Rich culture of Bezwada

THE HANS INDIA |   Aug 19,2017 , 11:42 PM IST

Relics from old time prove that Vijayawada was an abode to Jain tradition


Apart from the Buddhist relics that littered on the Indra Kiladri hill – AkkannaMadanna Caves, Sitanagaram Caves, Mogalrajpuram and Undavalli Caves are datable to the early Centuries of Christian era.

It is interesting to note that Vijayawada (Bezwada) was a strong hold for Jainism too. Inscriptions reveal that there was a Jain monastery called NadumbiBasadi, which was supported by the munificence of the queen of the KubjaVishnuvardhana, the founder of the Eastern (Vengi) Chalukyan Dynasty.

When Pulakesin II of the BadamiChalukyan lineage captured the Eastern tracts of Andhradesa such as Vengi, Pithapura and region further down of the River Krishna. In 621 AD, he installed his younger brother KubjaVishnuvardhana also titled as Vishamasiddhi as the ruler of Vengi. His queen Ayanamahadevi donated a village Musinikonda to a Jain temple in a monastery called NadumbiBasadi (the term Basadi derived from Vasati [accommodation] later called as Basti [Township] in modern days) of Bezawada in the year 627 AD.

NadumbiBasadi, the first dated Jain establishment in coastal Andhra, was situated near Jammidoddi area or on the left side of the Kanakadurga Temple locally known as Mallikarjuna Hill, according to Sripada Krishna Murthy, author of ‘Jain Vestiges in Andhra’. This Jain settlement belongs to the Swetambaras, as only Swetambarasfavoured women to receive Diksha to help them to work up for emancipation.

This is also attested by the incidents occurred at Badami. After some time in history, the village Musinikonda got out of the enjoyment of the NadumbiBasadi of Bezawada, due to some reason or the other exactly after one year of its establishment. A Jain preceptor called Kalibhadracharya, known for his knowledge in the Jain texts called Angas.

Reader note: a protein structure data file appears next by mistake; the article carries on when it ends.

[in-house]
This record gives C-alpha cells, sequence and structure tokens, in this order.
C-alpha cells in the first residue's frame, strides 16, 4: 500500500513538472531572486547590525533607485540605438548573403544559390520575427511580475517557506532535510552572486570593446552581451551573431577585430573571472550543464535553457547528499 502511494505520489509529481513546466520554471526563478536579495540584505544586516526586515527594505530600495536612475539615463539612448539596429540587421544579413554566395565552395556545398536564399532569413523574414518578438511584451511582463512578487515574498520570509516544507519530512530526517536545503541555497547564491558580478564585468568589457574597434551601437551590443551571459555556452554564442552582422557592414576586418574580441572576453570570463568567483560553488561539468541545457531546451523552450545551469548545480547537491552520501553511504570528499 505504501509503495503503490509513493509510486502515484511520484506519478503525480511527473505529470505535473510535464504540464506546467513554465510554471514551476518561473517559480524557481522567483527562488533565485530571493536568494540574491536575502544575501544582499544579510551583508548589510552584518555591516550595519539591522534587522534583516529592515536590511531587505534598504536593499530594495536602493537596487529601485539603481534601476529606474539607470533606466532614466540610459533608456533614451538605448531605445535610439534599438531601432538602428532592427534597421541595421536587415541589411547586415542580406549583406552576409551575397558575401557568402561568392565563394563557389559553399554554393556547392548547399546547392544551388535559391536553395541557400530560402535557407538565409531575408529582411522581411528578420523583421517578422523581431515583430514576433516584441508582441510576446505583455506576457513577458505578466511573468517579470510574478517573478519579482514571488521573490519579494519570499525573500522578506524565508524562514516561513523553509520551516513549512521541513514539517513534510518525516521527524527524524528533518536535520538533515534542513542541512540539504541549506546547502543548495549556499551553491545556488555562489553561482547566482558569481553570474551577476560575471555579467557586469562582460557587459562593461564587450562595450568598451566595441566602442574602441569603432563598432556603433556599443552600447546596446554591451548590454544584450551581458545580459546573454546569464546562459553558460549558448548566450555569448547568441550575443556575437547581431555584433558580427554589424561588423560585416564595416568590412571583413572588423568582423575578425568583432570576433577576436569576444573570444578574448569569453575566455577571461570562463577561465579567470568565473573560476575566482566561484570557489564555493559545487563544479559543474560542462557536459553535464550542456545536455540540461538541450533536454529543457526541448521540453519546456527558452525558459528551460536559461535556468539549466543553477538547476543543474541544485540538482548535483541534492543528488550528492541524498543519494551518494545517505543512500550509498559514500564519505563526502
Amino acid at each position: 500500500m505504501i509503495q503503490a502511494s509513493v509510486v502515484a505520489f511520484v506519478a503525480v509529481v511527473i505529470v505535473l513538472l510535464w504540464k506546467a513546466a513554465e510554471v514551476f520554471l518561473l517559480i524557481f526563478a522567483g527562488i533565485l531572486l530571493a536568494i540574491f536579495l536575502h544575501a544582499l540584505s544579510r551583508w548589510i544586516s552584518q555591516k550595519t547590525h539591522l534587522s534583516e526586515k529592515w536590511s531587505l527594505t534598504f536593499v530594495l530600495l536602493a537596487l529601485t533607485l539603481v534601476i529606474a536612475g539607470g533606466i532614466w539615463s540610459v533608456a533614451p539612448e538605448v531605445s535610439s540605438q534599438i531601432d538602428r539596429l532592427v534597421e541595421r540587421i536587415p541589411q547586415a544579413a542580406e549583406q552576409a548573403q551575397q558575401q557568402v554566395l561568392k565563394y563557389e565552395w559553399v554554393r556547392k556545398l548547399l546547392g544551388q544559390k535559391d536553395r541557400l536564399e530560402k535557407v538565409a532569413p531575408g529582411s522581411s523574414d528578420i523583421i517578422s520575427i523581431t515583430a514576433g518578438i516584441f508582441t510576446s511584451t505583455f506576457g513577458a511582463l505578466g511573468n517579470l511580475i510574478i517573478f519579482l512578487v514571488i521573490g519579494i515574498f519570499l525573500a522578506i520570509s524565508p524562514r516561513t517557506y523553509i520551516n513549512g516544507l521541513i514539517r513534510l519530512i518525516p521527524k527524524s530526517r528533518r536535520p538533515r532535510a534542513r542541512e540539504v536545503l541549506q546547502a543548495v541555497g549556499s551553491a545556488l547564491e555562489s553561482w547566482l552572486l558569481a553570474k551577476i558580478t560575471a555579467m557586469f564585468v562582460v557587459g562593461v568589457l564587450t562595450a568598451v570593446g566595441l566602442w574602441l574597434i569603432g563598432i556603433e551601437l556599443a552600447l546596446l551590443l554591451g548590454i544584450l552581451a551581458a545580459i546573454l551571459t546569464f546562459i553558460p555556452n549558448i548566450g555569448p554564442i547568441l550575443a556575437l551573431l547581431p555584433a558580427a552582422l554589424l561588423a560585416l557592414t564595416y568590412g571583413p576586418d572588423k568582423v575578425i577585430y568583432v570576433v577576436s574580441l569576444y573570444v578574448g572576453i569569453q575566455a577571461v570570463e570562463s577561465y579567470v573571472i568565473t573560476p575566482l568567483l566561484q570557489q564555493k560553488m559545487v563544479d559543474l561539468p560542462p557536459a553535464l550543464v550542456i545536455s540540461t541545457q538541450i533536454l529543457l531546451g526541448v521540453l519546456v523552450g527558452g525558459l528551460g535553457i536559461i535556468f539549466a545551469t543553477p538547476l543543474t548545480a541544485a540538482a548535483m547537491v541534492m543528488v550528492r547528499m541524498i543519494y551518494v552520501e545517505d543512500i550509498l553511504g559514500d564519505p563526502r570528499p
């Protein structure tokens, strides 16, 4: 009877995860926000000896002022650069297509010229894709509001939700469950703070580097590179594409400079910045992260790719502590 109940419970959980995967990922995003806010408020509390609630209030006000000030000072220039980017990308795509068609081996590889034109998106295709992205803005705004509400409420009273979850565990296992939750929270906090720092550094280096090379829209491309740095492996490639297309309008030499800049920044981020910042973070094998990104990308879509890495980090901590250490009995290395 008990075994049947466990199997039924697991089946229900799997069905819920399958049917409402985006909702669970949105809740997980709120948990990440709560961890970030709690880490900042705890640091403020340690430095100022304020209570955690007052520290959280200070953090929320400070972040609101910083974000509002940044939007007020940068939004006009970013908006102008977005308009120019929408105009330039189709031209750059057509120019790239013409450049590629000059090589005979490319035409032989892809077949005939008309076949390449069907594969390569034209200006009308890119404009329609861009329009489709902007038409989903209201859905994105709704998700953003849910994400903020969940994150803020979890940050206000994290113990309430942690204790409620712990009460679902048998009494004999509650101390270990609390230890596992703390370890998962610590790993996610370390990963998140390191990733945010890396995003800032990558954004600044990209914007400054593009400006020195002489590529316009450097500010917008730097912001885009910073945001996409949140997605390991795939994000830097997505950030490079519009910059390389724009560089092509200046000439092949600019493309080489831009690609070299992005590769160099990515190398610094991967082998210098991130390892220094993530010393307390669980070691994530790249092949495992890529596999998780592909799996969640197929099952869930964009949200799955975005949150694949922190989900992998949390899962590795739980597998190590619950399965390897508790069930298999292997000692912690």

He brought to the notice of the King Vishnuvardhana-III (718-755 AD) the fact of the occupation of Musinikonda by others. The king promptly donated the village again to Kalibhadracharya, through an inscription, for arranging the regular worship of the Arhats.

The inscription further mentions that this pontiff had another name Devanandi, which indicates that he was originally a member of the Devagana and he was rendering his services to the acharyas of the Nandigana, he came to be a Devanandi and was enjoined upon to conduct regular worship, consisting of “seval” ceremonies like Garbha, Janma, Diksha, Abhisheka to the Arhats installed in the shrines and the Jinendrotsava performed on Kurthika Pournami days.

This Musinikonda inscription of Vishnuvardhana-III bears another significance that the Jains used Vikrama era (but not the Salivahana Saka year) which commenced in 57 BC. The inscription is dated Vikrama Saka year 684 and after subtraction of 57 years, the date of the record comes to 627 AD.

It is also a known fact that a good number Jain images now housed in the premises of the Victoria Jubilee Museum Vijayawada and they were collected from Mallikarjuna Hill. Jammidoddi Centre and Konakondla, a village lying five kilometers south wards Vijayawada associated with famous Jain teacher Kundakundacharya.  All the above proves beyond doubt that Vijayawada was a stronghold for Jains too about 1,400 years ago.

By: Dr E Sivanagi Reddy- Sthapati
The writer is Chief Executive Officer at the Cultural Centre of Vijayawada and Amaravati.

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